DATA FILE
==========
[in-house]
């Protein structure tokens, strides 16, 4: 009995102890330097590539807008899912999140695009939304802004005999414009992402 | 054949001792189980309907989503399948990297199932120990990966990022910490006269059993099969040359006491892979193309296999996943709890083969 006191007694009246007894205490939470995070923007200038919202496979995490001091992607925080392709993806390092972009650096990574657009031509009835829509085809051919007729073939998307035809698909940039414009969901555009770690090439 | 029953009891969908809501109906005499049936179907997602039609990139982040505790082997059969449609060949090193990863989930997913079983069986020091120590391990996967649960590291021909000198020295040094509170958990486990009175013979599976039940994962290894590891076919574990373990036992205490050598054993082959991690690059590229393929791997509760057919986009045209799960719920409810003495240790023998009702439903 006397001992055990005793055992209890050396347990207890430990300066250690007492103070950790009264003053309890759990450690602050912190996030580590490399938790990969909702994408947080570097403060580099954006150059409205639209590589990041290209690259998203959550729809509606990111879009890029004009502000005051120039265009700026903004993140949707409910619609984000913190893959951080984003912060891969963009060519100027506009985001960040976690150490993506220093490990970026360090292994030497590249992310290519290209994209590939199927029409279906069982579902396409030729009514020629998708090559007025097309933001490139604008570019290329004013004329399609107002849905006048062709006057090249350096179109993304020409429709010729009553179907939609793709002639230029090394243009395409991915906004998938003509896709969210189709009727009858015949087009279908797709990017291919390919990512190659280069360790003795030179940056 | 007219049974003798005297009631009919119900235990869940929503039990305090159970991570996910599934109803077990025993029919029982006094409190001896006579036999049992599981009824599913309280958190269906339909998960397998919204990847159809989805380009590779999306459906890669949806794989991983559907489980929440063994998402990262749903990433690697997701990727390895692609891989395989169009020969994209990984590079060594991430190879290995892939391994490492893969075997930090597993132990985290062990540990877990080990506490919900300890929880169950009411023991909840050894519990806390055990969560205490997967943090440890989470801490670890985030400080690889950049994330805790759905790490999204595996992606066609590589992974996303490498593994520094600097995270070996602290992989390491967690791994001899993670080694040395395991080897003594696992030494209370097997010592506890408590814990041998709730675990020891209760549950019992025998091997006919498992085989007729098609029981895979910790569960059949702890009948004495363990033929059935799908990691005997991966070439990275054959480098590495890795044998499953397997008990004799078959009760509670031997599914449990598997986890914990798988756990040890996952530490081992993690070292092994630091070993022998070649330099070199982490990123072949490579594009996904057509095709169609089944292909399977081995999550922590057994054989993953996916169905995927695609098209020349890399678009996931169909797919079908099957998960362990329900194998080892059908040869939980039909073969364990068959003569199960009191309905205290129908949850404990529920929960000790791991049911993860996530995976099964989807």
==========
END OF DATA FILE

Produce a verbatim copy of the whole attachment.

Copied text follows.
[in-house]
């Protein structure tokens, strides 16, 4: 009995102890330097590539807008899912999140695009939304802004005999414009992402 | 054949001792189980309907989503399948990297199932120990990966990022910490006269059993099969040359006491892979193309296999996943709890083969 006191007694009246007894205490939470995070923007200038919202496979995490001091992607925080392709993806390092972009650096990574657009031509009835829509085809051919007729073939998307035809698909940039414009969901555009770690090439 | 029953009891969908809501109906005499049936179907997602039609990139982040505790082997059969449609060949090193990863989930997913079983069986020091120590391990996967649960590291021909000198020295040094509170958990486990009175013979599976039940994962290894590891076919574990373990036992205490050598054993082959991690690059590229393929791997509760057919986009045209799960719920409810003495240790023998009702439903 006397001992055990005793055992209890050396347990207890430990300066250690007492103070950790009264003053309890759990450690602050912190996030580590490399938790990969909702994408947080570097403060580099954006150059409205639209590589990041290209690259998203959550729809509606990111879009890029004009502000005051120039265009700026903004993140949707409910619609984000913190893959951080984003912060891969963009060519100027506009985001960040976690150490993506220093490990970026360090292994030497590249992310290519290209994209590939199927029409279906069982579902396409030729009514020629998708090559007025097309933001490139604008570019290329004013004329399609107002849905006048062709006057090249350096179109993304020409429709010729009553179907939609793709002639230029090394243009395409991915906004998938003509896709969210189709009727009858015949087009279908797709990017291919390919990512190659280069360790003795030179940056 | 007219049974003798005297009631009919119900235990869940929503039990305090159970991570996910599934109803077990025993029919029982006094409190001896006579036999049992599981009824599913309280958190269906339909998960397998919204990847159809989805380009590779999306459906890669949806794989991983559907489980929440063994998402990262749903990433690697997701990727390895692609891989395989169009020969994209990984590079060594991430190879290995892939391994490492893969075997930090597993132990985290062990540990877990080990506490919900300890929880169950009411023991909840050894519990806390055990969560205490997967943090440890989470801490670890985030400080690889950049994330805790759905790490999204595996992606066609590589992974996303490498593994520094600097995270070996602290992989390491967690791994001899993670080694040395395991080897003594696992030494209370097997010592506890408590814990041998709730675990020891209760549950019992025998091997006919498992085989007729098609029981895979910790569960059949702890009948004495363990033929059935799908990691005997991966070439990275054959480098590495890795044998499953397997008990004799078959009760509670031997599914449990598997986890914990798988756990040890996952530490081992993690070292092994630091070993022998070649330099070199982490990123072949490579594009996904057509095709169609089944292909399977081995999550922590057994054989993953996916169905995927695609098209020349890399678009996931169909797919079908099957998960362990329900194998080892059908040869939980039909073969364990068959003569199960009191309905205290129908949850404990529920929960000790791991049911993860996530995976099964989807």